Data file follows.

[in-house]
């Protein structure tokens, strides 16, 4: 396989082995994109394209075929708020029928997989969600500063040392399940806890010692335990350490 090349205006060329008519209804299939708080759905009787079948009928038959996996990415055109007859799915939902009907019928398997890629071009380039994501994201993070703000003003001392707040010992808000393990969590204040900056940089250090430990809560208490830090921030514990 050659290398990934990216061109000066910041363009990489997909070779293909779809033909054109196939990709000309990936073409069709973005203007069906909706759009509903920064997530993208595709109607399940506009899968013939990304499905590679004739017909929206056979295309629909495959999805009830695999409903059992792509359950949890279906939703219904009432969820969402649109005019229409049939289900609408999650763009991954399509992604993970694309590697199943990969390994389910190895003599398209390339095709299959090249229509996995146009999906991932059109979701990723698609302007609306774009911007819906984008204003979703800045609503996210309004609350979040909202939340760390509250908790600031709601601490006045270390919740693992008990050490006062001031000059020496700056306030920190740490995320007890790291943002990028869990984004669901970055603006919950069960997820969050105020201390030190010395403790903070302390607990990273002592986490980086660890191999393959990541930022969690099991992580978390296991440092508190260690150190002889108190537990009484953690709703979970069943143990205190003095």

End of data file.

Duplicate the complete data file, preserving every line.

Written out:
[in-house]
């Protein structure tokens, strides 16, 4: 396989082995994109394209075929708020029928997989969600500063040392399940806890010692335990350490 090349205006060329008519209804299939708080759905009787079948009928038959996996990415055109007859799915939902009907019928398997890629071009380039994501994201993070703000003003001392707040010992808000393990969590204040900056940089250090430990809560208490830090921030514990 050659290398990934990216061109000066910041363009990489997909070779293909779809033909054109196939990709000309990936073409069709973005203007069906909706759009509903920064997530993208595709109607399940506009899968013939990304499905590679004739017909929206056979295309629909495959999805009830695999409903059992792509359950949890279906939703219904009432969820969402649109005019229409049939289900609408999650763009991954399509992604993970694309590697199943990969390994389910190895003599398209390339095709299959090249229509996995146009999906991932059109979701990723698609302007609306774009911007819906984008204003979703800045609503996210309004609350979040909202939340760390509250908790600031709601601490006045270390919740693992008990050490006062001031000059020496700056306030920190740490995320007890790291943002990028869990984004669901970055603006919950069960997820969050105020201390030190010395403790903070302390607990990273002592986490980086660890191999393959990541930022969690099991992580978390296991440092508190260690150190002889108190537990009484953690709703979970069943143990205190003095």